News: JBLM soldier nominated for national volunteer medal
Story by Spc. Leon Cook
JOINT BASE LEWIS-MCCHORD, Wash. - Spc. Cody Peckham has only been in the military for two years. However, in the short time since Peckham arrived at Joint Base Lewis-McChord, he has distinguished himself above his peers through his active volunteer service to the JBLM community, especially the city of University Place, Wash.
“I was in the Cub Scouts and Boy Scouts growing up and I did a lot of volunteer work with them,” Peckham, a native of Pendleton, Ind., explained. “I just became accustomed to doing something to help the community on my weekends.”
Peckham never earned the coveted rank of Eagle Scout because he moved before he could complete the community project required to reach the rank, but he planned to build handicapped-accessible ramps for local businesses in Clayton, Ind.
Shortly after graduating from Pendleton Heights High School in 2011, Peckham volunteered to put his life on the line in the military. After completing advanced individual training at Fort Rucker, Ala., the young soldier was assigned to Headquarters and Headquarters Company with the 16th Combat Aviation Brigade.
Soon after arriving at his new duty station, Peckham volunteered to assist the unit and its partnered community of University Place.
In November 2011, Peckham was mentioned in an article covering the 21st annual “Make a Difference Day.” Peckham, then a private, was quoted as saying “It’s not every day you see yourself making a difference.”
Since then, the young soldier continued to volunteer his time and labor to the local community. Peckham participated in every volunteer opportunity his unit offered, including activities such as the restoration of two different parks for two different “Make a Difference Day” events, reading to children in the University Place library, and serving as a judge in a middle school science fair.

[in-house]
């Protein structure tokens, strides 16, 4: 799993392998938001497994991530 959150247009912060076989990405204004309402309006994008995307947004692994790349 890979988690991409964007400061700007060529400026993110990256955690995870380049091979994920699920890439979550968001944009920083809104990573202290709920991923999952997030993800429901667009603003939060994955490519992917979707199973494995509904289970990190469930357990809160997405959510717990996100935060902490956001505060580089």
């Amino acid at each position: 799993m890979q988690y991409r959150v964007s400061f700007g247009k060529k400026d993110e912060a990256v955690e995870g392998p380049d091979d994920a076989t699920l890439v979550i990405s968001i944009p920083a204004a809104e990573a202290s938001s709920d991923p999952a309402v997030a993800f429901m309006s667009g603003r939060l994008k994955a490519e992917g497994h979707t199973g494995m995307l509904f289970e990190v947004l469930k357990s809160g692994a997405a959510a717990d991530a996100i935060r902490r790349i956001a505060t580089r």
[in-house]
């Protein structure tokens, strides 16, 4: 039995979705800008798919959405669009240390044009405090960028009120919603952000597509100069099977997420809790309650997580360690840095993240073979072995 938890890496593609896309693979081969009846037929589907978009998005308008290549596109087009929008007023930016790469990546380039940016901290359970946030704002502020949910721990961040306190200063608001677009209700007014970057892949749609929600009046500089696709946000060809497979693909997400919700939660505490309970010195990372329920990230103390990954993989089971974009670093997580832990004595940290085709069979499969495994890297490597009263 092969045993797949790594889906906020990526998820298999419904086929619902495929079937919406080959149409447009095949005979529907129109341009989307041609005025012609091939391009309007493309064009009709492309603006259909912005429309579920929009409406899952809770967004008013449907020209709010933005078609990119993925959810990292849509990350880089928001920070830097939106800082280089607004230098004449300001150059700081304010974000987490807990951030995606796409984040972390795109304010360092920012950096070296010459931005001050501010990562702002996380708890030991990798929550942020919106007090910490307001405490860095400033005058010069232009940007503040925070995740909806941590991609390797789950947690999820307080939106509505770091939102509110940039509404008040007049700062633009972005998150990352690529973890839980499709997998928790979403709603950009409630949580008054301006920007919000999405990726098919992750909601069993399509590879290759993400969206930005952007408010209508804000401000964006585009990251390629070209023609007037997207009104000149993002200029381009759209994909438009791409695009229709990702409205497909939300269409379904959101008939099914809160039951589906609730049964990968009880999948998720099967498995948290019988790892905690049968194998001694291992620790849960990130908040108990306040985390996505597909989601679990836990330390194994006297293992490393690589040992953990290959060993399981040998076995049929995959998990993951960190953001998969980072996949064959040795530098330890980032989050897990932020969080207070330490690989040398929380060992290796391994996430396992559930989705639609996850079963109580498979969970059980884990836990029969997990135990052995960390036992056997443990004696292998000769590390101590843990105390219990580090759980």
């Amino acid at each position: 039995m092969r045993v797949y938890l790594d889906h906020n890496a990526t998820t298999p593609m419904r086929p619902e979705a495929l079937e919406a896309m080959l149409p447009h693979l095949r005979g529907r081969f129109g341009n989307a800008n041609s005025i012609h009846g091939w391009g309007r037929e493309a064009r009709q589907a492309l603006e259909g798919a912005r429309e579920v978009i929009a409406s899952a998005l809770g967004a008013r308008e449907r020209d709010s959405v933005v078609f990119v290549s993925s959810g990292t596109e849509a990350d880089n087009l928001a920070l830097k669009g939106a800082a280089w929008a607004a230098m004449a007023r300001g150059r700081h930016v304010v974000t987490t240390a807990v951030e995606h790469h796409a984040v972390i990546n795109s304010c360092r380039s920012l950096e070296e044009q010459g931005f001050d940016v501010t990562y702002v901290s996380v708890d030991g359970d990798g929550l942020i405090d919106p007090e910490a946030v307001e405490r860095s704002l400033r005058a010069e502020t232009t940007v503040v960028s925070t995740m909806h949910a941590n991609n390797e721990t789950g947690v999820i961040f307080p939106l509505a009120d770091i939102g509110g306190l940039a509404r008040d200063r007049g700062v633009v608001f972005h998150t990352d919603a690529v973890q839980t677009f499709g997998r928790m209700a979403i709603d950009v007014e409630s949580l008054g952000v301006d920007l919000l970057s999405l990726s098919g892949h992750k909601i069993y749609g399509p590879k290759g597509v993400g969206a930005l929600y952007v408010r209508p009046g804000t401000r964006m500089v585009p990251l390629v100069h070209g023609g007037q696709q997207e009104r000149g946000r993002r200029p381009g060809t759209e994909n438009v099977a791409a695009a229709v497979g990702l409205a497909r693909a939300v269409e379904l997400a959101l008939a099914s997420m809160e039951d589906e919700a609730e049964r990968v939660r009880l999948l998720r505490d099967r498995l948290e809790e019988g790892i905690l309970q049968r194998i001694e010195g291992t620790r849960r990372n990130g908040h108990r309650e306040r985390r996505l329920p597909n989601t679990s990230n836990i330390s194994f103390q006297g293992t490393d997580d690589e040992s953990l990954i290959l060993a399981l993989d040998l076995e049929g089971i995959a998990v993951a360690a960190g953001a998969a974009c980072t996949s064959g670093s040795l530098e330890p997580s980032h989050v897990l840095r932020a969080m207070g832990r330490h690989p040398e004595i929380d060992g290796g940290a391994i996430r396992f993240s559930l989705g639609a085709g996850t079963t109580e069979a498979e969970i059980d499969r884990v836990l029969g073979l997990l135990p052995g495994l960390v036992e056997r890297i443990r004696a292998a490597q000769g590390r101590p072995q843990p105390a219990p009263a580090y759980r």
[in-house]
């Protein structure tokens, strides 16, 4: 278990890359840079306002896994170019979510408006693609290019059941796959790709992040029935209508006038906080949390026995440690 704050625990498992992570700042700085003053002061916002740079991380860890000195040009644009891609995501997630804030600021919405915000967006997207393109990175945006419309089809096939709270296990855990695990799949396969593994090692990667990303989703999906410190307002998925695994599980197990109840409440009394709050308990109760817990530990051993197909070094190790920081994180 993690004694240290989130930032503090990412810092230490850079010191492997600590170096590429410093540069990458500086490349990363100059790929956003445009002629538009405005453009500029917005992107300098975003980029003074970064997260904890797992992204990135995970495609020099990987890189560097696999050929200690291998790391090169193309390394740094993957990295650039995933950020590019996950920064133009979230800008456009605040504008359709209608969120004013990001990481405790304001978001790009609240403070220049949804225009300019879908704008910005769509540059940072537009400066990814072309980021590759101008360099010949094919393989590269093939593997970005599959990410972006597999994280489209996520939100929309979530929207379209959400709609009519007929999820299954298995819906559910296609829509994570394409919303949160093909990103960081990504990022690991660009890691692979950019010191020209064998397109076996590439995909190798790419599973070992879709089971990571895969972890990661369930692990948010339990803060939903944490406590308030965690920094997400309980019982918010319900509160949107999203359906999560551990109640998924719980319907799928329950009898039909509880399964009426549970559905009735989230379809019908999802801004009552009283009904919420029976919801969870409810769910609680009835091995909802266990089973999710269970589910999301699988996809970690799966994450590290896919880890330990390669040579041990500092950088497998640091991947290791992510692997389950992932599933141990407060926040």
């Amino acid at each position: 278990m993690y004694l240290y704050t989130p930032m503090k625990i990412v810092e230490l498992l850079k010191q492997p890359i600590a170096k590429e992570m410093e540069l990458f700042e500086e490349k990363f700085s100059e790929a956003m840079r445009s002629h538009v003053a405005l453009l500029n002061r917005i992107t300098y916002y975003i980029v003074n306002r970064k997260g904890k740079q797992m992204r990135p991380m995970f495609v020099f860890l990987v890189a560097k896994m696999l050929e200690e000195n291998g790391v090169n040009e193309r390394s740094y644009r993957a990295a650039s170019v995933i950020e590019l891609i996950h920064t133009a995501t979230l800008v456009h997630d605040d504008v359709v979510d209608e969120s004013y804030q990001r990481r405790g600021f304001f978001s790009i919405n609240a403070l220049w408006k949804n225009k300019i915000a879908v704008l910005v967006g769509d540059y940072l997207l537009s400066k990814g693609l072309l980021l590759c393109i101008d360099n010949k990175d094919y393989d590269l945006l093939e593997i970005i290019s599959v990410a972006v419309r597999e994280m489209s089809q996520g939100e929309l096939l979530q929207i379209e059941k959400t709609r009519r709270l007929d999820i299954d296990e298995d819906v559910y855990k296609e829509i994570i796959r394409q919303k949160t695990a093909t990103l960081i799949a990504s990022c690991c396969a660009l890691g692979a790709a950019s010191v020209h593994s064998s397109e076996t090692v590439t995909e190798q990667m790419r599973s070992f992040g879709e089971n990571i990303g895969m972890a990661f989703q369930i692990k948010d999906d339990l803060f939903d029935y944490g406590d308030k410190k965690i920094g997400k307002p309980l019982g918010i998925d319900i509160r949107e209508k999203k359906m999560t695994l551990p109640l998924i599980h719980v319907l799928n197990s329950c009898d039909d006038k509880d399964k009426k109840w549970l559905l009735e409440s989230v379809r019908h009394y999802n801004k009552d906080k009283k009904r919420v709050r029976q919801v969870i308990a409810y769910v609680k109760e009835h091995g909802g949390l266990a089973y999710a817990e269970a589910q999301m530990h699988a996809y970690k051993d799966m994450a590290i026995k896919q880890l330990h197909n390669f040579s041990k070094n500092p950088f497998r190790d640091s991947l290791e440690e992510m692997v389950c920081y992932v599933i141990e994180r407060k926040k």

Peckham was recently sent to the 4th Attack Reconnaissance Squadron, 6th Cavalry Regiment in an inter-brigade transfer, but he is still well-remembered at the 16th CAB headquarters.
“You could always count on Spc. Peckham to show up to every community outreach event we did,” said Cpt. Deborah Chen, Peckham’s former company commander at HHC, 16th CAB.
“It got to the point where I didn’t need to look for volunteer work; they’d come to me and ask if I’d help, so I’d say yes,” Peckham said.
Peckham helped his former company at HHC, 16th CAB immensely during its 2013 I Corps command inspection. When the company needed a Chemical, Biological, Radiological, and Nuclear (CBRN) officer to ensure the company’s CRBN assets were ready for inspection, they turned to Peckham. Despite the additional duty being outside the scope of his job description and above his pay-grade, Peckham worked countless overtime hours to fix deficiencies. Ultimately, the company earned a commendable rating in the inspection and Peckham earned by-name recognition from the Corps inspector.
But Peckham doesn’t just help out with his unit; he also volunteers on his own initiative, assisting the less-fortunate in his spare time.
“Helping the homeless is what always stays on my mind,” Peckham said, and went on to say he’s assisted with canned food drives for homeless shelters and been a server in soup kitchens. “You really get to learn a lot about people when you help the homeless. Everybody has a different story to tell and I like listening to every single one of them.”
Because of his exceptional military performance and volunteer work, Peckham was selected as I Corps’ nominee for the American Legion Spirit of Service Award, an award given by the American Legion every year to the soldier, airman, sailor, and Marine who best exemplify the spirit of service.
“I’ve never sought out recognition for what I do,” Peckham said. “I feel undeserving. To be selected out of all the people out here… that’s a lot to put on somebody. I can only think of one positive outcome for getting this award.”
As he sat and thought of his volunteer accomplishments it occurred to him.
“If I get the award, maybe more people will ask me to do volunteer work,” Peckham said hopefully.